Described by the Czech conductor Jiří Bělohlávek as “the world’s largest and most democratic musical festival”, the Proms is a yearly eight-week treat for music lovers in the UK and around the world.
Starting in July, concerts and other music events take place throughout the summer months, organised and broadcast by the BBC. Since the first festival was organised in 1895 it has grown to become a significant event in the British cultural calendar.
Prom is short for promenade concert, a term which originally referred to outdoor concerts in London’s pleasure gardens, where the audience was free to stroll around while the orchestra was playing. In the context of the BBC Proms, promming refers to the use of the standing areas inside the hall (the Arena and Gallery) for which ticket prices are much lower than for the seating. Proms concert-goers, particularly those who stand, are sometimes referred to as “Prommers” or “Promenaders”.
The two key names behind the creation of the Proms are Robert Newman, the businessman and music impresario, and Sir Henry Wood, the conductor. Inspired by the increasingly popular outdoor promenade concerts mentioned above, Newman wished to create a wider audience for classical music concerts by offering low ticket prices and an informal atmosphere, where eating, drinking and smoking were permitted to the audience. He described his aim as follows:
“I am going to run nightly concerts and train the public by easy stages. Popular at first, gradually raising the standard until I have created a public for classical and modern music.“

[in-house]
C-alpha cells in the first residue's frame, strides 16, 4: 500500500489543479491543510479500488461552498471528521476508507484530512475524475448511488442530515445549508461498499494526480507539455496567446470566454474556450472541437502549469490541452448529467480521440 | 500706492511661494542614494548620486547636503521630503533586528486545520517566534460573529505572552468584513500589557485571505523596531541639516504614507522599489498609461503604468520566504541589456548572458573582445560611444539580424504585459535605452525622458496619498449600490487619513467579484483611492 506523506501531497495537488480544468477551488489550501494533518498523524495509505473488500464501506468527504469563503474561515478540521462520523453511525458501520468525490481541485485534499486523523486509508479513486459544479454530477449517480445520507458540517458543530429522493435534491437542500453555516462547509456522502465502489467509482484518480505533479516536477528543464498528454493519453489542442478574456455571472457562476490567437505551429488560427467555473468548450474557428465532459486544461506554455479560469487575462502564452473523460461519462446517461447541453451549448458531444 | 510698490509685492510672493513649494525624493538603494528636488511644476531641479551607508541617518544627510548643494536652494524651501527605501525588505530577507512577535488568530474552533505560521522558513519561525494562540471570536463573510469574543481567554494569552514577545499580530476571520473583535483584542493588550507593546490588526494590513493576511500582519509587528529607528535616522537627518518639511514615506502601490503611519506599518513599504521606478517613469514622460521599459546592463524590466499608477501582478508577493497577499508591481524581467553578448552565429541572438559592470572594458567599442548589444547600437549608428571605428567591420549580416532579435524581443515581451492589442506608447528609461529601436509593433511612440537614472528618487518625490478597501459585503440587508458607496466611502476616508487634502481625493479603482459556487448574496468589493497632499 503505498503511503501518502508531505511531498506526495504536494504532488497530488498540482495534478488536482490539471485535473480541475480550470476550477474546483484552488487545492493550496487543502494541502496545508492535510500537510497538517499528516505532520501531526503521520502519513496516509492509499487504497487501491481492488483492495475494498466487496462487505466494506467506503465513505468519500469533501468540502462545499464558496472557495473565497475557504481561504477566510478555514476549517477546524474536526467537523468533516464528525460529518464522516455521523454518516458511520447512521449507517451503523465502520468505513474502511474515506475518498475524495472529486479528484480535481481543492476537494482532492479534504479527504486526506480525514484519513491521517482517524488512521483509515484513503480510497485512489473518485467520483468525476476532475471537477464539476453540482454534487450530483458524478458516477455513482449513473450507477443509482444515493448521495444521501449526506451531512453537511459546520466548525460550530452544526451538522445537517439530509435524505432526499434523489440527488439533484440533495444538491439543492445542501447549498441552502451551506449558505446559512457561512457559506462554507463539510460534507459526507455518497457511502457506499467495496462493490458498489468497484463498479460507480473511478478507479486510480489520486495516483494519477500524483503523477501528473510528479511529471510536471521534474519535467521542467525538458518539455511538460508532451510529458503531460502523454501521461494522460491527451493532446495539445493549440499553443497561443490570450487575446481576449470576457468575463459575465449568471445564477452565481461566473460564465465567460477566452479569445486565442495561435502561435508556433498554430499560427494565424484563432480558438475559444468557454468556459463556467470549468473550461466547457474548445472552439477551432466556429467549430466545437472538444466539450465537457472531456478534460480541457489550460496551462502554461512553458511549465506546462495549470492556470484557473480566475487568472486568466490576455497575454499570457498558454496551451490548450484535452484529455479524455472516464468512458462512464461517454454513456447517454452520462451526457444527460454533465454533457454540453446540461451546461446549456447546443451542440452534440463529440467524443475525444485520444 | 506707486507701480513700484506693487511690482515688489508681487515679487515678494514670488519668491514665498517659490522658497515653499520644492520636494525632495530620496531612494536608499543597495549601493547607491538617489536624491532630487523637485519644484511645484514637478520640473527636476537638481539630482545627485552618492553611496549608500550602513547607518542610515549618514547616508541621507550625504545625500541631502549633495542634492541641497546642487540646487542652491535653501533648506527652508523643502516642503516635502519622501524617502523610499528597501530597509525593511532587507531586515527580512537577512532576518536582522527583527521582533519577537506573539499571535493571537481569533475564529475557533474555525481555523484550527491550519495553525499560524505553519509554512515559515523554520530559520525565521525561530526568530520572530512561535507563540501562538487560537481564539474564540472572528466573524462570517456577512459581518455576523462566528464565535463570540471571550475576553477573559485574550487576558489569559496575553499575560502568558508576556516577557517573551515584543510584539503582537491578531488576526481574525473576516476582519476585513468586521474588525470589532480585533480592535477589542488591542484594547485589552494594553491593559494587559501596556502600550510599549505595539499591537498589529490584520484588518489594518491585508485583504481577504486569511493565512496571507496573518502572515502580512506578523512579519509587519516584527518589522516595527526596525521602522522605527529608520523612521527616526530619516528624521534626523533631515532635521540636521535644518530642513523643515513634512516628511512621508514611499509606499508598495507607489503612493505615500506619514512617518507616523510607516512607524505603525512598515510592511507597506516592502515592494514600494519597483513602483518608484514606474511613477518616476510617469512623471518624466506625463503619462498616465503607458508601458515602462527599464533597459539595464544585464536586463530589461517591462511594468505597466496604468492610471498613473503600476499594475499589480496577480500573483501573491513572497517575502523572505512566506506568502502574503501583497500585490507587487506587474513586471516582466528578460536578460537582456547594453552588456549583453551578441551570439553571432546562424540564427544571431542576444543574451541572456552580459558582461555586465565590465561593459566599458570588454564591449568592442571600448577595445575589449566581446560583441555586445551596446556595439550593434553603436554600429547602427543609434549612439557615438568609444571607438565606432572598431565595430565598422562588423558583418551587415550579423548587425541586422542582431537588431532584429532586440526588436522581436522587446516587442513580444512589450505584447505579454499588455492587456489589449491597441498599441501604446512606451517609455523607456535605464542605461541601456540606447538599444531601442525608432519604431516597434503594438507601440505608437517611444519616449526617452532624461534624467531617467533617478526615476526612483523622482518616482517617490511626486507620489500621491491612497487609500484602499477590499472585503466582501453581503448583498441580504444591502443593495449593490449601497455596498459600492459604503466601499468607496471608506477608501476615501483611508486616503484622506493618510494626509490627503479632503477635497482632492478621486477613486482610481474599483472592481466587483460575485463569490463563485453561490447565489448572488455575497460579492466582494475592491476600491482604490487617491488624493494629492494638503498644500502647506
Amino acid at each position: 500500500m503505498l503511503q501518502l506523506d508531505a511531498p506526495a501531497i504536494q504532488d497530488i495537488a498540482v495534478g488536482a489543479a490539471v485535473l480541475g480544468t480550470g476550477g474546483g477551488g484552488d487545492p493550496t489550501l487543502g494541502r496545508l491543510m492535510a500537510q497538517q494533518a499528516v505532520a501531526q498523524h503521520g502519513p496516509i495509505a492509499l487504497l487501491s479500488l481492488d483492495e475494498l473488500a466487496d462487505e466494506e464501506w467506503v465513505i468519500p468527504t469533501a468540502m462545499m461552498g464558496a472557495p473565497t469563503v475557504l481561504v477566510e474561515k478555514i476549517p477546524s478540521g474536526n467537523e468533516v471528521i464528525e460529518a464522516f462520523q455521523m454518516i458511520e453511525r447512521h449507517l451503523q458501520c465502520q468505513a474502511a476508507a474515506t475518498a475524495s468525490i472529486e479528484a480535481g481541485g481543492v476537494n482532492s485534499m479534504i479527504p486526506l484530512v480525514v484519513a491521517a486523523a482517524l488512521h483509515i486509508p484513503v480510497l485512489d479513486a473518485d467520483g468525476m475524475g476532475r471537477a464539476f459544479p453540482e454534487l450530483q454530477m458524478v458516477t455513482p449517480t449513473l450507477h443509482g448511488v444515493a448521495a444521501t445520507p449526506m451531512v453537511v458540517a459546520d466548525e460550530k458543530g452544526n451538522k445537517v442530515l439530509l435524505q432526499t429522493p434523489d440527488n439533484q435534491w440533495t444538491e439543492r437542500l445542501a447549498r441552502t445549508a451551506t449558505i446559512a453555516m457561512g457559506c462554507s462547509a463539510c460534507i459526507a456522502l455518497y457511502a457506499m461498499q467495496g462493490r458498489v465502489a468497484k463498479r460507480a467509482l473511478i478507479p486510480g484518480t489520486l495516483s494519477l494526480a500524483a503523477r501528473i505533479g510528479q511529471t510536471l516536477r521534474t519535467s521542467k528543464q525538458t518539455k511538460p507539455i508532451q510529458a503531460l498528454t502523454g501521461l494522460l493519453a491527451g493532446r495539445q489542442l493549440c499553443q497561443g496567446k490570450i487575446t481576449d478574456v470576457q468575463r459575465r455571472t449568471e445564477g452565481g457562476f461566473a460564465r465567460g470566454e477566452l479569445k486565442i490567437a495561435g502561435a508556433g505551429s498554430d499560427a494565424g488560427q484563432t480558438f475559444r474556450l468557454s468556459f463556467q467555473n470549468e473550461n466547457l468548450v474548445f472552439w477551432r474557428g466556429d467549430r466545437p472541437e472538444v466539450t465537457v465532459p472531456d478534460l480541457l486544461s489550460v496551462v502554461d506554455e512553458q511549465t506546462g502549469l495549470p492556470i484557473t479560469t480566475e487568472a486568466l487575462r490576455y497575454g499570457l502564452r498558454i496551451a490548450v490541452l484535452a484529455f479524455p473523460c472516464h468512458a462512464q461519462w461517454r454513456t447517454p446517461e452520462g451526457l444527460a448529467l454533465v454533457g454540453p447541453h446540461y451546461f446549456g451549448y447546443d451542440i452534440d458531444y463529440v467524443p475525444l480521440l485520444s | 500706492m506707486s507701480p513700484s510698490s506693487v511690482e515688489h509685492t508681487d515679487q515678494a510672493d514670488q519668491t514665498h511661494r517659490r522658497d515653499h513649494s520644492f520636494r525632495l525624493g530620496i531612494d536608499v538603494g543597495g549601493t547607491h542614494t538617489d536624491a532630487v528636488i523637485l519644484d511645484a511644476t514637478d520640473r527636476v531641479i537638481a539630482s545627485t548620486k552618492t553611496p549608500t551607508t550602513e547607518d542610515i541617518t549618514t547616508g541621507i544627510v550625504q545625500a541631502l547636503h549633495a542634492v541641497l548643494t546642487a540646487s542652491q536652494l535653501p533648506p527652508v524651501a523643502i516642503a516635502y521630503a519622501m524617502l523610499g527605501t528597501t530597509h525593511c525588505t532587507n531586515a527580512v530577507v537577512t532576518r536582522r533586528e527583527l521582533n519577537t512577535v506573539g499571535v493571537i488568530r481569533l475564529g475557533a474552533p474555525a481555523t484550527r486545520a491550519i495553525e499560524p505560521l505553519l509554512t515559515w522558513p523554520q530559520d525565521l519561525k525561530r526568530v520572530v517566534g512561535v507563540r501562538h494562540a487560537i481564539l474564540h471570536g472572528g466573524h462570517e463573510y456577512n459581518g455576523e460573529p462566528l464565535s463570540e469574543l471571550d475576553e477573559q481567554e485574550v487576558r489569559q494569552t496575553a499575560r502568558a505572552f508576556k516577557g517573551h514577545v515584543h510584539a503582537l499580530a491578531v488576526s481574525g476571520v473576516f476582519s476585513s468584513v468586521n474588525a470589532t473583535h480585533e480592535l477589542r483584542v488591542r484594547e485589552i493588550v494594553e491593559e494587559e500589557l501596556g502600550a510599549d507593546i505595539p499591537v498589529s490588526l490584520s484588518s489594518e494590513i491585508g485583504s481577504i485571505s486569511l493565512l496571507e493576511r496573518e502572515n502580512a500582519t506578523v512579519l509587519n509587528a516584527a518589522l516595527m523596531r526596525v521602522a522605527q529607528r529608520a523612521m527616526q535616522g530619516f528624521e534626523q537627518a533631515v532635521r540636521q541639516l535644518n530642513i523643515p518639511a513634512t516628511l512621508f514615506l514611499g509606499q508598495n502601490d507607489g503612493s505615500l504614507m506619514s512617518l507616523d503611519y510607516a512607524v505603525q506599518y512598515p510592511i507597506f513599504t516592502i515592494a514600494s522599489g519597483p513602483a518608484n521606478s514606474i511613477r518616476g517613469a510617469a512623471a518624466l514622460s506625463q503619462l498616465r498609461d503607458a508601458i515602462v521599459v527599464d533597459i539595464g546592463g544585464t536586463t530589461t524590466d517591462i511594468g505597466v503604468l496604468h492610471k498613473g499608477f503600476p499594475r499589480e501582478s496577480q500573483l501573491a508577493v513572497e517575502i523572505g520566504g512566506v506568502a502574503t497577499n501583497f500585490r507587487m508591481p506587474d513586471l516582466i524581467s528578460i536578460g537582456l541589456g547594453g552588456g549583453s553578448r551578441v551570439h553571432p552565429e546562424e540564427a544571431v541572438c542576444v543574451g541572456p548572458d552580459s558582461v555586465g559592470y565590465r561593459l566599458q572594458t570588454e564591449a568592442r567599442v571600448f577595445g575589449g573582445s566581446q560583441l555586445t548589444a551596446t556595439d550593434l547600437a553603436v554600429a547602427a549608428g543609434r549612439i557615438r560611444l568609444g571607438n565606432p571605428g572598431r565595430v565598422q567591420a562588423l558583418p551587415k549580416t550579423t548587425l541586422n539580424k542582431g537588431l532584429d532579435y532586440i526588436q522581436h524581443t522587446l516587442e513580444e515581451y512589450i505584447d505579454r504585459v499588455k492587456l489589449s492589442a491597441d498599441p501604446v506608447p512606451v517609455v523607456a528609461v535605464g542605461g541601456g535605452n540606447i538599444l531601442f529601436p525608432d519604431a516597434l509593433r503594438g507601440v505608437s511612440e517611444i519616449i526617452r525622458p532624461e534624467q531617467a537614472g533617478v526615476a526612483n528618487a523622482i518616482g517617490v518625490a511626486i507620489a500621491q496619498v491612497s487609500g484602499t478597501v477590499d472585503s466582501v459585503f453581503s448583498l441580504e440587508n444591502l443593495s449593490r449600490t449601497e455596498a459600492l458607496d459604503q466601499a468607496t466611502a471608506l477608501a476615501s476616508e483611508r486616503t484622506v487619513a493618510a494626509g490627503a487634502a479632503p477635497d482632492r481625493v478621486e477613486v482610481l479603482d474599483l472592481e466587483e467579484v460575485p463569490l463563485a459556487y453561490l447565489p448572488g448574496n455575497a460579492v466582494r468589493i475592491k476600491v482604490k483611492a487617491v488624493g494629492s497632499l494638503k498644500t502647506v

Robert Newman secured funding for his plan on the condition that Sir Henry Wood was employed as the sole conductor. Wood, then aged only 26, seized the opportunity and created the Queen’s Hall Orchestra as the ensemble specially devoted to performing the promenade concerts. Newman went bankrupt in 1902, and although he did remain involved in the music planning for the Proms, it was Wood’s name that became most closely associated with the festival.
The first concert took place on the 10th August 1895 in Queen’s Hall in Langham Place.
The BBC took over the running of the Proms in 1927 following the death of Robert Newman, and Sir Henry Wood Queen’s Hall Orchestra became BBC Symphony Orchestra (BBC SO), which remains to this day the permanent salaried orchestra for the BBC and the Proms. The Proms permanently moved to its current location, the Royal Albert Hall, after World War II in 1947.
Music at the Proms
Since post World War II, the Proms has included both new pieces by contemporary artists, as well as celebrating the work of composers who have significant anniversaries. The line up has now become truly international, as well as incorporating different genres of music, such as folk, electronic, and more ‘pop’ music as well as Classical.
People’s perception of the Proms usually derives from the Last Night, which traditionally takes place on the second Saturday of September. The music line up is usually much lighter in nature to the other Proms concerts, consisting of popular classics, followed by British patriotic pieces in the second half. This part traditionally includes Edward Elgar’s Pomp & Circumstance March No. 1 (to part of which “Land of Hope and Glory” is sung) and Henry Wood’s Fantasia on British Sea Songs, followed by Rule, Britannia!. The concert concludes with Hubert Parry’s Jerusalem, and the British national anthem. The flag waving, fancy dress and exuberant display of Britishness that characterises the Proms for many people take place on the Last Night.
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Proms images from photographers and collections: